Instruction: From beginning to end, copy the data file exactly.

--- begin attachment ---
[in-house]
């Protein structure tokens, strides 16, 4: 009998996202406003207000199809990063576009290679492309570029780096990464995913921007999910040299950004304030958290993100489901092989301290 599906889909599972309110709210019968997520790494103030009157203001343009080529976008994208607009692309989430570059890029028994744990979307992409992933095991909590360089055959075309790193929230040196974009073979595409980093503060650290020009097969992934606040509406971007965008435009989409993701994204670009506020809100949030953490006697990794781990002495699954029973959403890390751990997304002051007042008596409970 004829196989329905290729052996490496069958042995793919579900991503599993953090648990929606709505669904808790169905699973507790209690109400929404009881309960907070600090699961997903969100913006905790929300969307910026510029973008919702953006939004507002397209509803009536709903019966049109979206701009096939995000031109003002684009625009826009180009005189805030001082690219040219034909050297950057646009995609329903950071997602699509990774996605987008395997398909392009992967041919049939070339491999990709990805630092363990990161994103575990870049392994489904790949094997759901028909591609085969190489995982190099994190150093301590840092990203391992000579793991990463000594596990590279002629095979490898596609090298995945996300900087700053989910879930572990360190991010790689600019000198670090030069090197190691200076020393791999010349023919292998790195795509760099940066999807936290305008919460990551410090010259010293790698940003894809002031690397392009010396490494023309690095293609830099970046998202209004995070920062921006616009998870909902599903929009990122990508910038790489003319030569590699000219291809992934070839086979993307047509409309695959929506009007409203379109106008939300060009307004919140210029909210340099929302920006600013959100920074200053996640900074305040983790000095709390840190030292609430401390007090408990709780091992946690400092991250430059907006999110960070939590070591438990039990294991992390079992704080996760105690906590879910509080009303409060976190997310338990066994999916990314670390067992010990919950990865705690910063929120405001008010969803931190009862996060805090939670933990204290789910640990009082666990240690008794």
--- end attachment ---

[in-house]
């Protein structure tokens, strides 16, 4: 009998996202406003207000199809990063576009290679492309570029780096990464995913921007999910040299950004304030958290993100489901092989301290 599906889909599972309110709210019968997520790494103030009157203001343009080529976008994208607009692309989430570059890029028994744990979307992409992933095991909590360089055959075309790193929230040196974009073979595409980093503060650290020009097969992934606040509406971007965008435009989409993701994204670009506020809100949030953490006697990794781990002495699954029973959403890390751990997304002051007042008596409970 004829196989329905290729052996490496069958042995793919579900991503599993953090648990929606709505669904808790169905699973507790209690109400929404009881309960907070600090699961997903969100913006905790929300969307910026510029973008919702953006939004507002397209509803009536709903019966049109979206701009096939995000031109003002684009625009826009180009005189805030001082690219040219034909050297950057646009995609329903950071997602699509990774996605987008395997398909392009992967041919049939070339491999990709990805630092363990990161994103575990870049392994489904790949094997759901028909591609085969190489995982190099994190150093301590840092990203391992000579793991990463000594596990590279002629095979490898596609090298995945996300900087700053989910879930572990360190991010790689600019000198670090030069090197190691200076020393791999010349023919292998790195795509760099940066999807936290305008919460990551410090010259010293790698940003894809002031690397392009010396490494023309690095293609830099970046998202209004995070920062921006616009998870909902599903929009990122990508910038790489003319030569590699000219291809992934070839086979993307047509409309695959929506009007409203379109106008939300060009307004919140210029909210340099929302920006600013959100920074200053996640900074305040983790000095709390840190030292609430401390007090408990709780091992946690400092991250430059907006999110960070939590070591438990039990294991992390079992704080996760105690906590879910509080009303409060976190997310338990066994999916990314670390067992010990919950990865705690910063929120405001008010969803931190009862996060805090939670933990204290789910640990009082666990240690008794």